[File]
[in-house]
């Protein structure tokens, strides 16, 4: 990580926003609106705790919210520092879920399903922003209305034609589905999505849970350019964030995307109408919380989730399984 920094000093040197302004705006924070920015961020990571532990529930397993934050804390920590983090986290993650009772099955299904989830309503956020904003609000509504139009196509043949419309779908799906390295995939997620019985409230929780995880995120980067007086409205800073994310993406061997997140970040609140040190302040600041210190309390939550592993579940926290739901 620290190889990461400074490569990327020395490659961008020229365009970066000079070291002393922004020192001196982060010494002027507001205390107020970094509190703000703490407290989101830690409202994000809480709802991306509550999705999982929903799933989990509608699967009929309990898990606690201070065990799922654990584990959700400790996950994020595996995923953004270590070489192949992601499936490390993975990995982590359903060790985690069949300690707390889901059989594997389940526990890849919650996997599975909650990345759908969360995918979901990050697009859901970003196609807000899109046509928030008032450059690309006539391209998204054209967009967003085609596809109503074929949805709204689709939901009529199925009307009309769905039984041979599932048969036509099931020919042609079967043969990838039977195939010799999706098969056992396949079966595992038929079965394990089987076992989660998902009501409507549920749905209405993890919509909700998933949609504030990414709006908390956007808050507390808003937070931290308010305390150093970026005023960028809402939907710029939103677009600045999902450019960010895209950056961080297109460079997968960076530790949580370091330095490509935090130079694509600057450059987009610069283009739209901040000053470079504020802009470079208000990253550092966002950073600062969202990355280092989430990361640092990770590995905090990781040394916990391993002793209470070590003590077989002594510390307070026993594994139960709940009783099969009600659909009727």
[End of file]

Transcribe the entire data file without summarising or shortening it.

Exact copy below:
[in-house]
């Protein structure tokens, strides 16, 4: 990580926003609106705790919210520092879920399903922003209305034609589905999505849970350019964030995307109408919380989730399984 920094000093040197302004705006924070920015961020990571532990529930397993934050804390920590983090986290993650009772099955299904989830309503956020904003609000509504139009196509043949419309779908799906390295995939997620019985409230929780995880995120980067007086409205800073994310993406061997997140970040609140040190302040600041210190309390939550592993579940926290739901 620290190889990461400074490569990327020395490659961008020229365009970066000079070291002393922004020192001196982060010494002027507001205390107020970094509190703000703490407290989101830690409202994000809480709802991306509550999705999982929903799933989990509608699967009929309990898990606690201070065990799922654990584990959700400790996950994020595996995923953004270590070489192949992601499936490390993975990995982590359903060790985690069949300690707390889901059989594997389940526990890849919650996997599975909650990345759908969360995918979901990050697009859901970003196609807000899109046509928030008032450059690309006539391209998204054209967009967003085609596809109503074929949805709204689709939901009529199925009307009309769905039984041979599932048969036509099931020919042609079967043969990838039977195939010799999706098969056992396949079966595992038929079965394990089987076992989660998902009501409507549920749905209405993890919509909700998933949609504030990414709006908390956007808050507390808003937070931290308010305390150093970026005023960028809402939907710029939103677009600045999902450019960010895209950056961080297109460079997968960076530790949580370091330095490509935090130079694509600057450059987009610069283009739209901040000053470079504020802009470079208000990253550092966002950073600062969202990355280092989430990361640092990770590995905090990781040394916990391993002793209470070590003590077989002594510390307070026993594994139960709940009783099969009600659909009727």